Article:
This client had unreasonable expectations of his DUI defense from the beginning in that he thought we could have the court accommodate his lifestyle needs, which included his desire to have his BAC number “lowered” so he could remove the interlock device from his car, have no jail time and minimum house detention as well as reduction in the frequency of UAs required. He assumes that there are simple “checkboxes” in DUI cases that we casually filled in. I can say that in my 25 years of DUI defense practice I have rarely, if ever, encountered any case that merely required checking off boxes, and this certainly wasn’t one of them, as will be explained here. He also expresses disappointment that we instead should have instead pursued the fairness and equity side of a DUI more. This is due to his misperception of the law. The law mandates specific penalties for specific violations and there is very little room to win a reduction in them by arguing fairness or equity. This was his first DUI conviction true, but he incorrectly states he received almost the maximum sentences with no aggravating circumstances. In fact, there were several aggravating factors, among them a BAC in excess of .20, an accident and his attempt to flee from it. He could have received a year in jail, but we negotiated a plea with the DA for 30 days of in-home detention in exchange for dropping additional charges on the initial arrest. Finally, he states he feels the things would have gone better for him if we had done “a little extra work.” Our representation began by us sending his blood sample for re-testing, which confirmed the high BAC number. We then filed motions to suppress evidence and set a trial date. His license was revoked by the DMV but we were able to guide him through the process of early reinstatement resulting in him getting his license back in two months instead. However, after driving for 10 months, his license was again revoked due to three incidents where the interlock detected alcohol in his blood. We were able to get the Court to allow him to leave the country for an extended international business trip and two more times allow him furloughs to to travel for business in the U.S.. We also vacated five hearings to accommodate his schedule. We were able to have his monitoring unit switched to another type to accommodate his travel schedule. We exchanged over a dozen emails communicating with him during our representation. Despite all these incidents, we were able to get him an early termination of his probation.
Our firm represented Derrick at a DMV license revocation hearing for refusing to take a blood or breath test and in county court to defend him on careless driving and DUI charges. Jim Forslund advocated all of the appropriate defenses at the DMV phone hearing. However the Hearing Officer concluded that license revocation was warranted. A pretrial conference was held and Derrick declined to accept the District Attorney's settlement offer. The firm filed a Motion to Suppress evidence and proceed to a motions hearing. The judge denied the motion and set the case for trial in June. He applied the same standards as those used at the DMV to determine if the express consent test request was warranted. Mr. Pareja advised this client that there was a good chance of acquittal at trial, but Derrick decided not to deposit the additional funds necessary to take the matter to trial. The firm moved to withdraw from the case on May 20, 2015. Derrick has decided to accept a plea bargain and post an anonymous complaint. He is the one who plea bargains. He will be entering his plea on the date set for trial in December. If you look below, Darcey says we talked her into going to trial. Our role is to advise our clients through the court and DMV process. We do not tell people what they want to hear, but what they need to hear and explain options. The client decides what to do, based on that advice. We cannot please all of the people all of the time, but we try. Our satisfied clients vastly exceed those who post anonymous complaints. We base our fees, as Abe Lincoln stated, on our time and our advice. Derrick's advice is free and you may read it here on the Internet.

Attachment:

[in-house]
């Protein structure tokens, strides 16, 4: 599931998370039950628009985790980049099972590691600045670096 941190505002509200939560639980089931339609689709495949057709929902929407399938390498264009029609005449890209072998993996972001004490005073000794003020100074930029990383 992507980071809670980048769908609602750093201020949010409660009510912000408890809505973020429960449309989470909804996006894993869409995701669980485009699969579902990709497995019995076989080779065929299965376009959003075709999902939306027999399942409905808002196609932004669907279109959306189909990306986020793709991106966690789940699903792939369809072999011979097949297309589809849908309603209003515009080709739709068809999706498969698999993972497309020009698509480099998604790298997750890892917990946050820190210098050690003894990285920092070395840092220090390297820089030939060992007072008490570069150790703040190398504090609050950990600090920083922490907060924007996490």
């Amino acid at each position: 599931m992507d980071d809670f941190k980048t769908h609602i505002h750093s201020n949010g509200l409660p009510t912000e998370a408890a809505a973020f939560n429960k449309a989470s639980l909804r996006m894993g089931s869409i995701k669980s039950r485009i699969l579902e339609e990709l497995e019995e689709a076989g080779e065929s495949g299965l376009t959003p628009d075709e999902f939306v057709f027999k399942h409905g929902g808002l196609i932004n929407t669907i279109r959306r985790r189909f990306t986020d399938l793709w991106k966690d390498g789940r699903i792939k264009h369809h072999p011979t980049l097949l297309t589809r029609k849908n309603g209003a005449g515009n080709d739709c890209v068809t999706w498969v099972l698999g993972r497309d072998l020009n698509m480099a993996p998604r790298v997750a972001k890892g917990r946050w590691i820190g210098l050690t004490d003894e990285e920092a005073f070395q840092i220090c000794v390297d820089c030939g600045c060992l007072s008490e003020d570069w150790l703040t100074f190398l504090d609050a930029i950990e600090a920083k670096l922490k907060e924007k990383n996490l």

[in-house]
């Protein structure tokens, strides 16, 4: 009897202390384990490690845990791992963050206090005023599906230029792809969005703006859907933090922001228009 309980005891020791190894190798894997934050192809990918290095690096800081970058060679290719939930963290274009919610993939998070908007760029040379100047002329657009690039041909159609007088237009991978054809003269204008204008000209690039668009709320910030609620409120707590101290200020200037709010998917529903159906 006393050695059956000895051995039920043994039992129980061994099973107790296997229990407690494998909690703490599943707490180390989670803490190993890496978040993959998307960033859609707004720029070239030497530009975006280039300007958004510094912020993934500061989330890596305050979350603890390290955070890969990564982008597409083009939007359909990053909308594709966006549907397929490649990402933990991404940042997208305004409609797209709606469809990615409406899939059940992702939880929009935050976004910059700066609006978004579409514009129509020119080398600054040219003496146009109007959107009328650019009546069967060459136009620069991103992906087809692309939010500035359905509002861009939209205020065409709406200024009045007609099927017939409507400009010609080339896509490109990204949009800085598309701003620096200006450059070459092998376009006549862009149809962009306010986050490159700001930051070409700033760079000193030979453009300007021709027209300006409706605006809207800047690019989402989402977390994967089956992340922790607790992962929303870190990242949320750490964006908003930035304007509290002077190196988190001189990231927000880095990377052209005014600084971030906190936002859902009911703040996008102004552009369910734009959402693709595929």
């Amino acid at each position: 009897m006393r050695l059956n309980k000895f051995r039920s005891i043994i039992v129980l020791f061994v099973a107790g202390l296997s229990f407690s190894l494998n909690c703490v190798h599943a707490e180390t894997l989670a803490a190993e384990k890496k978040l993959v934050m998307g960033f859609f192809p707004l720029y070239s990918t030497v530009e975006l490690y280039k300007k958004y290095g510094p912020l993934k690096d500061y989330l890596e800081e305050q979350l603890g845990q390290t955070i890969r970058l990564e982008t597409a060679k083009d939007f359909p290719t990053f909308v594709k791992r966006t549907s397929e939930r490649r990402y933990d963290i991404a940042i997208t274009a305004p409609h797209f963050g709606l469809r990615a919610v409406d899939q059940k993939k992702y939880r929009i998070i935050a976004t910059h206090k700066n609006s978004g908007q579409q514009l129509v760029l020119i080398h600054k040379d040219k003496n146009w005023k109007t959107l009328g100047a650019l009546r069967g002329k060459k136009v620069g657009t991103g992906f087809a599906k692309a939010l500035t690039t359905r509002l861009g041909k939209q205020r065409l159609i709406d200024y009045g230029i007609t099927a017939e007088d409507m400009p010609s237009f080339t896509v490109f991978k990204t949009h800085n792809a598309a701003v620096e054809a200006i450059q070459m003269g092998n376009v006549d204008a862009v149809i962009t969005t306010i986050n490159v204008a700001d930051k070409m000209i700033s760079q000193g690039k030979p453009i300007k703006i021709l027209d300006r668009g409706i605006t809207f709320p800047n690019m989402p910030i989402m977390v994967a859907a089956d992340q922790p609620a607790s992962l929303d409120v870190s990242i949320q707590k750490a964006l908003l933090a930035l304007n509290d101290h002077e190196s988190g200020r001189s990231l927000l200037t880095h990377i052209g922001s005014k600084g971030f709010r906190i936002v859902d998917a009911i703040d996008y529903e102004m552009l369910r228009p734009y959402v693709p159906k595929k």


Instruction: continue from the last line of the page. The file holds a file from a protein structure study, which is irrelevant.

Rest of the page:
In response to this review, we were retained by this client a little over a month before our client's Department of Motor Vehicle license revocation hearing and we thoroughly prepared the case by obtaining documents including a criminal history search and police reports, as well as endorsing a witness. We vigorously defended on the issues of probable cause and refusal to submit to alcohol testing, arguing precedents in case law, but the Hearing Officer was not convinced and affirmed the license revocation. In the underlying county court case, the DA made an offer of a reduced charge of DWAI, which this client rejected and chose to proceed to trial. We represented the client at a one-day county court jury trial. For that trial, we also prepared a vigorous defense, as we are for all our clients, including filing a motion to suppress evidence, use of evidence from the DMV transcript, and subpoenaing the police dispatch tape. We started preparation a month in advance and had a number of meetings with her. The trial resulted in a guilty verdict, which is something we cannot guarantee won't happen for any client. At the outset we advised that the odds on a refusal case at best are 50-50. Regarding the second issue of us encouraging a client to proceed to trial so we would receive more money, we analyze facts and defenses for each individual situation and leave the decision up clients about proceeding to trial. Our advice is based on our combined 60 years of DUI practice experience. We always leave that decision up to our clients and never encourage anyone to take any action for the sake of making more money. In fact, we purposely keep our flat fees at a reasonable level, have not raised our trial rate in twenty years, and make every effort to accommodate each client's financial situation by breaking payments into manageable amounts paid on a monthly basis.